- Jihadist group urges civilians to leave Palmyra amid clashes
- Iraqi army stepping up operation to retake city of Mosul
Militaries in Syria and Iraq prepared to seize key territory from Islamic State, as the group comes under intense pressure in countries where it has implemented its extremist rule and trained followers to carry out terrorist attacks.
In Palmyra, Islamic State used loudspeakers to urge civilians to flee an advance by Syrian troops, a U.K.-based monitoring organization said, adding clashes since Wednesday had killed 40 militants and nine pro-government troops. Soldiers secured a southwestern entrance to the ancient town, Syria’s state-controlled SANA news agency said. Islamic State has destroyed world-renowned monuments since seizing Palmyra last May.
Across the border in Iraq, security forces on Thursday launched an offensive to expel Islamic State from Nineveh province, seizing eight villages, Al-Mada Press reported. Prime Minister Haidar al-Abadi has for months talked of what is likely to be a long battle to retake the provincial capital of Mosul, the jihadist group’s biggest prize in Iraq.
“Islamic State is under pressure on several fronts,” said Riad Kahwaji, head of the Institute for Near East and Gulf Military Analysis in Dubai. It’s losing ground in Iraq and Syria, while steps taken by Turkey and other countries to reduce the flow of recruits are working, he said. The oil slump is also hitting its finances. “These are all factors impacting IS capabilities.”
World leaders including U.S. President Barack Obama and U.K. Prime Minister David Cameron have repeatedly argued that defeating Islamic State in its strongholds is necessary to free Syrians and Iraqis from its oppressive rule, and to lower the threat of terrorist attacks like those in Brussels on Tuesday.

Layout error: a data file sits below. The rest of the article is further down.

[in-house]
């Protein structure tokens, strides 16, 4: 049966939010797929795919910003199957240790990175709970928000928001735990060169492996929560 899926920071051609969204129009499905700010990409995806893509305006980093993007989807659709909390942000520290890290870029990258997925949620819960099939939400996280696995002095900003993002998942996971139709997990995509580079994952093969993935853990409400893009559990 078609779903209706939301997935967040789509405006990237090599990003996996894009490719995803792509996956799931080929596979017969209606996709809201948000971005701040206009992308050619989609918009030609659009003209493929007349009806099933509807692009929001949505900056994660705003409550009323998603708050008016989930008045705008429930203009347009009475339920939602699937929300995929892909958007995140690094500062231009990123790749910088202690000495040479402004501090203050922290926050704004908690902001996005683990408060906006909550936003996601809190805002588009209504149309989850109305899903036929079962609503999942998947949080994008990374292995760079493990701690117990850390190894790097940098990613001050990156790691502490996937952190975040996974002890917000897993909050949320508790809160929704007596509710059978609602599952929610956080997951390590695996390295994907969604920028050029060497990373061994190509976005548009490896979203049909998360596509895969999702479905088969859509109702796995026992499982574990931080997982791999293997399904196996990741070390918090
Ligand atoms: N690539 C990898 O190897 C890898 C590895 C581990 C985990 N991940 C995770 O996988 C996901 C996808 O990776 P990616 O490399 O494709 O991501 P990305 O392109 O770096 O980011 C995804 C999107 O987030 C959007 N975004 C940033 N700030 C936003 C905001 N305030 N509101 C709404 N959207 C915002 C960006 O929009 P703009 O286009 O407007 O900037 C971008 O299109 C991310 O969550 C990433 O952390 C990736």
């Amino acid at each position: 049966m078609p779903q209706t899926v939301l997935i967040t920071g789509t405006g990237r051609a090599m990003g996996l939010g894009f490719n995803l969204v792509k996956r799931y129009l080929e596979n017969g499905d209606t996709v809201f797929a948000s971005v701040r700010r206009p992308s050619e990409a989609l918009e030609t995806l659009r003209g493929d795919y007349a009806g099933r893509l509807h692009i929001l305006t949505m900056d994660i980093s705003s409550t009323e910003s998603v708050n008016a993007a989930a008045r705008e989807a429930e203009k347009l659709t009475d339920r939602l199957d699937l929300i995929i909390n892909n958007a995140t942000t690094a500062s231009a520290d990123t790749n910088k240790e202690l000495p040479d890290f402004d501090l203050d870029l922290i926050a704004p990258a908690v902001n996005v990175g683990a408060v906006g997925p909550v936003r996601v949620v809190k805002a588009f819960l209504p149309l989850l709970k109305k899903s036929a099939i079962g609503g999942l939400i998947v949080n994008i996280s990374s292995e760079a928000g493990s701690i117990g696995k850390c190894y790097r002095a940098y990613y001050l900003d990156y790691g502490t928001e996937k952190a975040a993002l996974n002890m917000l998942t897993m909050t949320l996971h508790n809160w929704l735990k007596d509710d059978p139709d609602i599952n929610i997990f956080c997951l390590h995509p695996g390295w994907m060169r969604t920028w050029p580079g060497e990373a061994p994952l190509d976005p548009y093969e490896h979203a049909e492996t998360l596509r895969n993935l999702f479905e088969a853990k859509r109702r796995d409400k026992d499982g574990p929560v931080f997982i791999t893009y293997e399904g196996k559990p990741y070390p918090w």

European nations are “concerned about a community of 5,000 suspects that have been radicalized in Europe, that have traveled to Syria and Iraq for conflict experience, some of whom -- not all -- have since come back to Europe,” Europol Director Rob Wainwright said Thursday in an interview with BBC Radio 4’s “Today” program.
The group has clearly adopted a new strategy involving teams of well-trained, well-planned terrorists carrying out multiple attacks aimed at creating mass casualties, Wainwright added.
The loss of Palmyra would be “quite a blow” to Islamic State, according to Colonel Richard Kemp, a former British military commander and a senior associate fellow at the Royal United Services Institute.
“Defeating them in Palmyra and other places can certainly help to reduce the level of inspiration that they provide to global jihad,” said Kemp.
In its latest analysis, IHS Conflict Monitor said Islamic State had lost 22 percent of its territory in the past 15 months. The group “is increasingly isolated, and being perceived as in decline,” IHS said in an e-mailed report. Even with losses of that scale, it still controls large strips of both Iraq and Syria.
The fighting in Syria is taking place on the western and southwestern edges of Palmyra, listed as a World Heritage Site by UNESCO and home to the ruins of a 2,000-year-old city that was one of the most important cultural centers of the ancient world.
Troops loyal to President Bashar al-Assad have been trying to retake Palmyra since last week. They’re being backed by Russian airstrikes as well as allied militias on the ground, according to the U.K.-based Syrian Observatory for Human Rights that documents the conflict through activists on the ground.
Troops have seized hills overlooking Palmyra and established full control over an area three kilometers (2 miles) from the town’s citadel, SANA said. Syria’s air force has pounded Islamic State convoys, inflicting heavy losses, the agency said. Islamic State has booby-trapped orchards in the town and has brought in reinforcements, SOHR said.
Islamic State militants had hailed their seizure of the town that lies in Homs province, about 240 kilometers northeast of the Syrian capital, Damascus, as a coup. They destroyed parts of the Temple of Bel and used explosives to flatten the nearly 2,000-year-old Baalshamin temple in August. They also beheaded Khaled al-Asaad, an archaeologist who had spent more than four decades preserving Palmyra’s ruins as the city’s head of antiquities.
The government advance in Palmyra comes as indirect Syrian peace talks are under way in Geneva to end five years of war that has killed more than 270,000 people and displaced about half of the country’s 23 million people.
In a rare meeting with a Syrian government official, EU foreign policy chief Federica Mogherini met with Bashar Jaafari, who is heading the Assad team to the negotiations, on Wednesday. She came to encourage Syrian parties “to get involved positively in the indirect talks,” Jaafari said, according to SANA.